The Centrist Podcast Diet, 1st Edition

Update: The second edition is out.

If you’ve grown dizzy from the constant spin in your media diet, you probably have a tough time finding any decent alternatives. I’ve definitely struggled with this myself. Still do. To that end, I’ve curated a small list of the best podcasts for those of us looking for some fresh perspectives.

The first edition has seven different shows, one true centrist podcast and then three each from the left and right. But don’t dismiss the partisan podcasts just because they have an obvious political slant; they all do solid work and try to contend with their own partisan leanings from time to time. They may frustrate you in what they choose to talk about and how they frame things, but in my opinion that makes it all the more critical to listen and learn to understand. The goal is not to avoid partisanship, but to find a way to work within a partisan system.

I plan to update this from time to time, so don’t hesitate to send any recommendations my way. I’ll give anything a listen so long as it’s not pure vitriol and hyperbole. If it meets my own vague and arbitrary standards, I’ll add it to the list.

KCRW’s Left, Right and Center (Centrist)

  • This is the only true centrist podcast on the list, by my judgment at least. Each episode features a balanced panel and the speakers actually engage with each other and work to find common ground. Crazy, I know. They mostly cover that week’s partisan news, with the occasional foray into wonk/policy territory. My highest recommendation.

FiveThirtyEight Politics (Liberal)

  • A personal favorite, but admittedly left-leaning. Slanted or not, the participants tend to acknowledge their biases and the data-driven perspective helps even things out with a firm foundation. This team does their homework. You will learn a lot about the intricacies of polling and public opinion from this show, but things can get very wonky very fast. If that’s not your style, I won’t be offended.

Commentary Magazine Podcast (Conservative)

  • If you can tolerate the morose sense of humor, this show has some of the best conservative critics around. They are rigorous in their approach as principled conservatives, but also unafraid to call out their own side when they deem it necessary. They tend to strike a good balance between politics and policy, and like to frame things in terms of what it means for the conservative movement.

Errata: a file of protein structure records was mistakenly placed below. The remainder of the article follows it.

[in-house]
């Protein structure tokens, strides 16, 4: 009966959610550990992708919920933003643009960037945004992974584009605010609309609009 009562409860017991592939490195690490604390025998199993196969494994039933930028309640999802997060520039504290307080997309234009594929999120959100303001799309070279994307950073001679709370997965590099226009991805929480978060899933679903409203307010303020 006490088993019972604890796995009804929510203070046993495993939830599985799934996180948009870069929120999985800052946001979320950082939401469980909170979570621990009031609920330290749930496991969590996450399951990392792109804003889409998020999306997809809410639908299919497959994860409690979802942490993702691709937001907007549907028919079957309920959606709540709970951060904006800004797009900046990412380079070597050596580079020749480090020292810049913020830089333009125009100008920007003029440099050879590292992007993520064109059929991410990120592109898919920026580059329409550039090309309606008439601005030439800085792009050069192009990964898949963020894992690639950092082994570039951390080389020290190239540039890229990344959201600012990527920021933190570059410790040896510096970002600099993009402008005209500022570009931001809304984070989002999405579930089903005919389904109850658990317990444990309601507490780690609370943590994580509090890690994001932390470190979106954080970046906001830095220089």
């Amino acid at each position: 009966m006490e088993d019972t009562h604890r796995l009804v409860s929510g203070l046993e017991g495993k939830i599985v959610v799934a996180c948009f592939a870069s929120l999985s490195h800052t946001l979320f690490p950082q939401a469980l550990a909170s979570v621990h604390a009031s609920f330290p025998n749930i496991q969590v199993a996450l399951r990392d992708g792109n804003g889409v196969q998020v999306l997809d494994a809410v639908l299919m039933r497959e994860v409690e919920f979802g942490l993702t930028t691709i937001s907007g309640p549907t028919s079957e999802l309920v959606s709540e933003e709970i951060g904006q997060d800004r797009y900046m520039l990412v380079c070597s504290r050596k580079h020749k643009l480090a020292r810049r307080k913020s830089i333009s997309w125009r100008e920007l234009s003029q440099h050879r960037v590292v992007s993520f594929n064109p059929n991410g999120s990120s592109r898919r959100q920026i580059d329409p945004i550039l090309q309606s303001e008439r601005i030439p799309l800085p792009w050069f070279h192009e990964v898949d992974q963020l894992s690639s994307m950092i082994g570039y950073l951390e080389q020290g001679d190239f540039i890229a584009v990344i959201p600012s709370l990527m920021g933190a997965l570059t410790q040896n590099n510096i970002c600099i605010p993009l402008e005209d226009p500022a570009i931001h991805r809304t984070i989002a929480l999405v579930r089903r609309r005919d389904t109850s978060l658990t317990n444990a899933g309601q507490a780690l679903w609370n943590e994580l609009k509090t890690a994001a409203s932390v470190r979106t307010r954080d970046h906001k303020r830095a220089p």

WNYC’s On The Media (Liberal)

  • We’re in very liberal territory now, but OTM is still an excellent listening choice. Unlike the rest of the list, this is not a pure roundtable-style discussion. It’s less podcast, more radio show, with a variety of in-depth stories and interviews. They do superb work, placing a critical lens on the general media landscape and doing tons of high-quality original reporting. Definitely worth a listen.

WSJ: Potomac Watch (Conservative)

  • This show comes out of the editorial side of the Wall Street Journal and offers a consistent, fiscally conservative point of view. Potomac Watch is probably the best example on this list of your classical Republican worldview. The positions taken can sometimes be a bit predictable, but they are always thoughtfully constructed and never baseless. They also release multiple shows per week in smaller chunks (twenty minutes or so), which can make things a little easier on the typical news consumer.

Slate’s Political Gabfest (Liberal)

  • Conservatives might take offense at this one, since Slate is known for being a thoroughly progressive outlet. But John Dickerson holds down the center, Emily Bazelon is brilliant and all-knowing, and David Plotz has a strange obsession with playing devil’s advocate, which all together leads to plenty of constructive discussion, despite the clear liberal bias. There’s more than enough substance to make it worth your time, especially for conservatives looking for a different point of view.

The Ben Shapiro Show (Conservative)

  • If conservatives balked at my last suggestion, liberals will be equally annoyed by this one. Ben Shapiro is very conservative, to be sure, and he has a tendency of oversimplifying dramatically when talking about “The Left” or “Democrats.” That said, he is sharp on the issues and generally knows what he’s talking about. He’s also quite popular and does an astonishing five shows a week, so if you have tons of time to kill, Ben can help you with that.

Honorable Mentions

The Fifth Estate Show (Conservative)

  • This is an interview-style weekly podcast hosted by Jay Caruso and Neal Dewing. Each episode has a featured guest with serious expertise on a given subject, interviewed at length in a nuanced back-and-forth. Jay and Neil offer a principled conservative perspective, but the guests range from across the spectrum and give the show a solid centrist lean. I kept this show off the official list only because they tend to focus on deep-dives, so you might miss trending issues here and there if it’s the only podcast in your diet.

Planet Money (Non-political)

  • I love this show, but since it’s non-political it doesn’t really belong here, strictly speaking. You could probably tease out a liberal lean if you try hard enough, given that it’s an NPR show, but the economics and pragmatic mindset tends to keep things grounded in reality, not politics. It is a market-focused show that highlights the quirks and curiosities of living in a global economy, and liberals and conservatives will both find plenty of things to be surprised about. It provides fantastic tutorials on the law of unintended consequences and how you can’t always trust your biases.

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